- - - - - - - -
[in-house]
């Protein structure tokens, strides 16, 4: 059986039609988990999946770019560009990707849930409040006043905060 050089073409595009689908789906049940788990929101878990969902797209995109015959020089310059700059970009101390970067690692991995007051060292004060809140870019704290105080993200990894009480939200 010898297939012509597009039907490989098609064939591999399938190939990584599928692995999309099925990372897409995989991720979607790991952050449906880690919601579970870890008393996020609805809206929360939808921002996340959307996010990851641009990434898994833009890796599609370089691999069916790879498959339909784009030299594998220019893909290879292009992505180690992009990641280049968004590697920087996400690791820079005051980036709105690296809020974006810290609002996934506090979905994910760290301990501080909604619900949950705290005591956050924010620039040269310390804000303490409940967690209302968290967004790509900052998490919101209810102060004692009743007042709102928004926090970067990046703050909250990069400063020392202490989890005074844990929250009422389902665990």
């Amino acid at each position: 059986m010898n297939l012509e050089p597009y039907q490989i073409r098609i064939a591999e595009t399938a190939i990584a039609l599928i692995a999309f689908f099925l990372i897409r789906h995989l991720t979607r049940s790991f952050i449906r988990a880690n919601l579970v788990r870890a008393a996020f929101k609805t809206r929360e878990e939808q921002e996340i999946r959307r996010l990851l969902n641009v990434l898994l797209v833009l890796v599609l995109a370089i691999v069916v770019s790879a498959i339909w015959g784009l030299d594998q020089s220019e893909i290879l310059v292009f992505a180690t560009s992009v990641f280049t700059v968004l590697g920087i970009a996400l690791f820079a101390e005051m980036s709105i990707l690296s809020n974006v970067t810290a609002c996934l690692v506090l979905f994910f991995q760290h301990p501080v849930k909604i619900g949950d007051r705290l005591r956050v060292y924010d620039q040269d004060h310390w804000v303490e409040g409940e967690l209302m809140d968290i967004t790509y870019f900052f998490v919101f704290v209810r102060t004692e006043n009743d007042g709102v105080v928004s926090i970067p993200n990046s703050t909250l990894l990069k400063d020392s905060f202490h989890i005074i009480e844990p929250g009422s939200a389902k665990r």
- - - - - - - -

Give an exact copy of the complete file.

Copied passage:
[in-house]
């Protein structure tokens, strides 16, 4: 059986039609988990999946770019560009990707849930409040006043905060 050089073409595009689908789906049940788990929101878990969902797209995109015959020089310059700059970009101390970067690692991995007051060292004060809140870019704290105080993200990894009480939200 010898297939012509597009039907490989098609064939591999399938190939990584599928692995999309099925990372897409995989991720979607790991952050449906880690919601579970870890008393996020609805809206929360939808921002996340959307996010990851641009990434898994833009890796599609370089691999069916790879498959339909784009030299594998220019893909290879292009992505180690992009990641280049968004590697920087996400690791820079005051980036709105690296809020974006810290609002996934506090979905994910760290301990501080909604619900949950705290005591956050924010620039040269310390804000303490409940967690209302968290967004790509900052998490919101209810102060004692009743007042709102928004926090970067990046703050909250990069400063020392202490989890005074844990929250009422389902665990």
């Amino acid at each position: 059986m010898n297939l012509e050089p597009y039907q490989i073409r098609i064939a591999e595009t399938a190939i990584a039609l599928i692995a999309f689908f099925l990372i897409r789906h995989l991720t979607r049940s790991f952050i449906r988990a880690n919601l579970v788990r870890a008393a996020f929101k609805t809206r929360e878990e939808q921002e996340i999946r959307r996010l990851l969902n641009v990434l898994l797209v833009l890796v599609l995109a370089i691999v069916v770019s790879a498959i339909w015959g784009l030299d594998q020089s220019e893909i290879l310059v292009f992505a180690t560009s992009v990641f280049t700059v968004l590697g920087i970009a996400l690791f820079a101390e005051m980036s709105i990707l690296s809020n974006v970067t810290a609002c996934l690692v506090l979905f994910f991995q760290h301990p501080v849930k909604i619900g949950d007051r705290l005591r956050v060292y924010d620039q040269d004060h310390w804000v303490e409040g409940e967690l209302m809140d968290i967004t790509y870019f900052f998490v919101f704290v209810r102060t004692e006043n009743d007042g709102v105080v928004s926090i970067p993200n990046s703050t909250l990894l990069k400063d020392s905060f202490h989890i005074i009480e844990p929250g009422s939200a389902k665990r």